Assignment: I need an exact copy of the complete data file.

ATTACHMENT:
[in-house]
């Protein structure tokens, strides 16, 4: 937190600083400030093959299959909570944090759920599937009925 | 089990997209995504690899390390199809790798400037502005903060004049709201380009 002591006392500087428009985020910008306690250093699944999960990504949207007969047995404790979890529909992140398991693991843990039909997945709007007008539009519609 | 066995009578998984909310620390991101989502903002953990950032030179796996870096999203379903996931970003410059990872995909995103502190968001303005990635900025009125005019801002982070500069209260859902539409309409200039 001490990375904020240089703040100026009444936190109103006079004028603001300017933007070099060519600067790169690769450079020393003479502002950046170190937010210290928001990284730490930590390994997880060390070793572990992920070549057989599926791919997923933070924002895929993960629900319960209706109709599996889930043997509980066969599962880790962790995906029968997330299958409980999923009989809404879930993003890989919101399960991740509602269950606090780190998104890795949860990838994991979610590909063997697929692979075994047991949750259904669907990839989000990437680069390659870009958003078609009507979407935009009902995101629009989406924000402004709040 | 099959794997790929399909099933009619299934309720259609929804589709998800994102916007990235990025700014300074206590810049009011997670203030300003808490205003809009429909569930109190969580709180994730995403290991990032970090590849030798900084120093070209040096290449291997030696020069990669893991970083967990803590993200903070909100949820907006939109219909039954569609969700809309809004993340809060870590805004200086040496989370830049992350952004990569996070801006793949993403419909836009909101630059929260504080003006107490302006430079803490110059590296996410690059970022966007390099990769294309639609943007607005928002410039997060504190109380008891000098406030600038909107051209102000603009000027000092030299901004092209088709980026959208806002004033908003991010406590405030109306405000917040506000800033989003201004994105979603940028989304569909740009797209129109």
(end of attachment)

[in-house]
């Protein structure tokens, strides 16, 4: 937190600083400030093959299959909570944090759920599937009925 | 089990997209995504690899390390199809790798400037502005903060004049709201380009 002591006392500087428009985020910008306690250093699944999960990504949207007969047995404790979890529909992140398991693991843990039909997945709007007008539009519609 | 066995009578998984909310620390991101989502903002953990950032030179796996870096999203379903996931970003410059990872995909995103502190968001303005990635900025009125005019801002982070500069209260859902539409309409200039 001490990375904020240089703040100026009444936190109103006079004028603001300017933007070099060519600067790169690769450079020393003479502002950046170190937010210290928001990284730490930590390994997880060390070793572990992920070549057989599926791919997923933070924002895929993960629900319960209706109709599996889930043997509980066969599962880790962790995906029968997330299958409980999923009989809404879930993003890989919101399960991740509602269950606090780190998104890795949860990838994991979610590909063997697929692979075994047991949750259904669907990839989000990437680069390659870009958003078609009507979407935009009902995101629009989406924000402004709040 | 099959794997790929399909099933009619299934309720259609929804589709998800994102916007990235990025700014300074206590810049009011997670203030300003808490205003809009429909569930109190969580709180994730995403290991990032970090590849030798900084120093070209040096290449291997030696020069990669893991970083967990803590993200903070909100949820907006939109219909039954569609969700809309809004993340809060870590805004200086040496989370830049992350952004990569996070801006793949993403419909836009909101630059929260504080003006107490302006430079803490110059590296996410690059970022966007390099990769294309639609943007607005928002410039997060504190109380008891000098406030600038909107051209102000603009000027000092030299901004092209088709980026959208806002004033908003991010406590405030109306405000917040506000800033989003201004994105979603940028989304569909740009797209129109």